Average – Mr. Popper’s Penguins By Richard and Florence Atwater

Mr. Popper signed the receipt and examined the box. It was covered all over with markings. “UNPACK AT ONCE,” said one. “KEEP COOL,” said another. He noticed that the box was punched here and there with air holes.

You can imagine that once he had the box inside the house, Mr. Popper lost no time in getting the screw driver, for by this time, of course, he had guessed that it was the surprise from Admiral Drake.

He had succeeded in removing the outer boards and part of the packing, which was a layer of dry ice, when from the depths of the packing case he suddenly heard a faint “Ork.” His heart stood still. Surely he had heard that sound before at the Drake Expedition movies. His hands were trembling so that he could scarcely lift off the last of the wrappings.

There was not the slightest doubt about it. It was a penguin.

Mr. Popper was speechless with delight.

But the penguin was not speechless. “Ork,” it said again, and this time it held out its flippers and jumped over the packing debris.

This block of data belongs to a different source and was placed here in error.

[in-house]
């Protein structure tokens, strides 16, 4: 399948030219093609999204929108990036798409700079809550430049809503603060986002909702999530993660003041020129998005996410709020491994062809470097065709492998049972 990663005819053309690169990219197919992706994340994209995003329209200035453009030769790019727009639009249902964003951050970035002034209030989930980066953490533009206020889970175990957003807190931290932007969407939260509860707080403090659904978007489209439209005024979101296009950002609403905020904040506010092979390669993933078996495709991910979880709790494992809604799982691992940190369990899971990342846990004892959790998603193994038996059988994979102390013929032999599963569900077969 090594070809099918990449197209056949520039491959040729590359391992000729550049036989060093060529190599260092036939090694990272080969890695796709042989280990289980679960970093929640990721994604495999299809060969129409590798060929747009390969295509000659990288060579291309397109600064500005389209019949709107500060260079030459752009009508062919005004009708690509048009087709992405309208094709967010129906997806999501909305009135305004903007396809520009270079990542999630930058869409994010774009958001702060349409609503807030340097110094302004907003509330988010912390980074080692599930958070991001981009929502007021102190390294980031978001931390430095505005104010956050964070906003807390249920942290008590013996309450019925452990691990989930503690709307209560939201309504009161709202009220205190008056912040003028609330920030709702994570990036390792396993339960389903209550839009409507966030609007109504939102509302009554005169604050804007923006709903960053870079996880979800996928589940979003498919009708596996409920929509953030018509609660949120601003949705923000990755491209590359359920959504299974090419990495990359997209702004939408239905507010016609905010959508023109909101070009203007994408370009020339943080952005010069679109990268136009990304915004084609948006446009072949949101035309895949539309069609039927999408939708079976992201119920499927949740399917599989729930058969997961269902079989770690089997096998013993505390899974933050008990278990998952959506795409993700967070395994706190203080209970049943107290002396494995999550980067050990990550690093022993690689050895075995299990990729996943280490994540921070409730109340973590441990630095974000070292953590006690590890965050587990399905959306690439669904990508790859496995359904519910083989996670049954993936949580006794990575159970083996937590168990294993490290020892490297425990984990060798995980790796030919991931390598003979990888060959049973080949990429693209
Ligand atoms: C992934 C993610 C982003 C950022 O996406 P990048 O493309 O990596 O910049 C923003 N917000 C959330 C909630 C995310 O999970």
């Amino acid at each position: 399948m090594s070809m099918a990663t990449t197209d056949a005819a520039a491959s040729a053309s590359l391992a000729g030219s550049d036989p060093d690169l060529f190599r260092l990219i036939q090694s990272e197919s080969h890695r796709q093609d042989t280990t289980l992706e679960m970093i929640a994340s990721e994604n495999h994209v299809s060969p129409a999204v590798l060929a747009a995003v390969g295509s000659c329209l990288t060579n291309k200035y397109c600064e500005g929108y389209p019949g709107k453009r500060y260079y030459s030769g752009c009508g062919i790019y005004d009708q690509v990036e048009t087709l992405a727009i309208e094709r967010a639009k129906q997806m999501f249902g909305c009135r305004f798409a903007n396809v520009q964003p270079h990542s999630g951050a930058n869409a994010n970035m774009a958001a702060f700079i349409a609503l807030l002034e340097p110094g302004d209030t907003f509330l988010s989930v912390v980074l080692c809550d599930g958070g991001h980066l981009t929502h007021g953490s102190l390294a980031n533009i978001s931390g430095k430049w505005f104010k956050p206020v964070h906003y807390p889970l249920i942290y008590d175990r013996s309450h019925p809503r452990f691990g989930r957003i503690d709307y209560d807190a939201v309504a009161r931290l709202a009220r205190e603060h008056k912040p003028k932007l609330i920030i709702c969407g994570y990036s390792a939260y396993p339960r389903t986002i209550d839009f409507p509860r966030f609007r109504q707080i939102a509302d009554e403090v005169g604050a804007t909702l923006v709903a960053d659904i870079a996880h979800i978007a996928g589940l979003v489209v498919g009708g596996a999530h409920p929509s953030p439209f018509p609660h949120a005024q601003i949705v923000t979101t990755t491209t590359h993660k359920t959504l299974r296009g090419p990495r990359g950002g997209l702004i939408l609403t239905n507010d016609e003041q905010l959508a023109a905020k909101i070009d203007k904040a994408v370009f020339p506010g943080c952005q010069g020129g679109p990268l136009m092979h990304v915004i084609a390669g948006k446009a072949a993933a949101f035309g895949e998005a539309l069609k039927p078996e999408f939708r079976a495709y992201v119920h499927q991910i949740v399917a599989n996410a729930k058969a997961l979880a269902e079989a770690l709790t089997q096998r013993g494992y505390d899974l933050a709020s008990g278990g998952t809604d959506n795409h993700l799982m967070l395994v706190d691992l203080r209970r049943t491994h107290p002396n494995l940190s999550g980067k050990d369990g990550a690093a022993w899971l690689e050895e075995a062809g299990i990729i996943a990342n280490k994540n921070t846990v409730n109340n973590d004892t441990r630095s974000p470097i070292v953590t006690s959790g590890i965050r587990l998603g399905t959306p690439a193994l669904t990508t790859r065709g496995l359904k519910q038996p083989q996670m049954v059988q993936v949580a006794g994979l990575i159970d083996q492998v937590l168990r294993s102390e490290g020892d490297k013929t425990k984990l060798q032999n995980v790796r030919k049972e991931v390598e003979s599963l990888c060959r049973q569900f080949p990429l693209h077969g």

It was a stout little fellow about two and a half feet high. Although it was about the size of a small child, it looked much more like a little gentleman, with its smooth white waistcoat in front and its long black tailcoat dragging a little behind. Its eyes were set in two white circles in its black head. It turned its head from one side to the other, as first with one eye and then with the other, it examined Mr. Popper.

Mr. Popper had read that penguins are extremely curious, and he soon found that this was true, for stepping out, the visitor began to inspect the house. Down the hall it went and into the bedrooms, with its strange, pompous little strut. When it, or he—Mr. Popper had already begun to think of it as he—got to the bathroom, it looked around with a pleased expression on its face.

“Perhaps,” thought Mr. Popper, “all that white tiling reminds him of the ice and snow at the South Pole. Poor thing, maybe he’s thirsty.”

Carefully Mr. Popper began to fill the bathtub with cold water. This was a little difficult because the inquisitive bird kept reaching over and trying to bite the faucets with its sharp red beak. Finally, however, he succeeded in getting the tub all filled. Since the penguin kept looking over, Mr. Popper picked it up and dropped it in. The penguin seemed not to mind.

“Anyway, you’re not shy,” said Mr. Popper. “I guess you’ve got sort of used to playing around with those explorers at the Pole.”

When he thought the penguin had had enough of a bath, he drew out the stopper. He was just wondering what to do next when Janie and Bill burst in from school.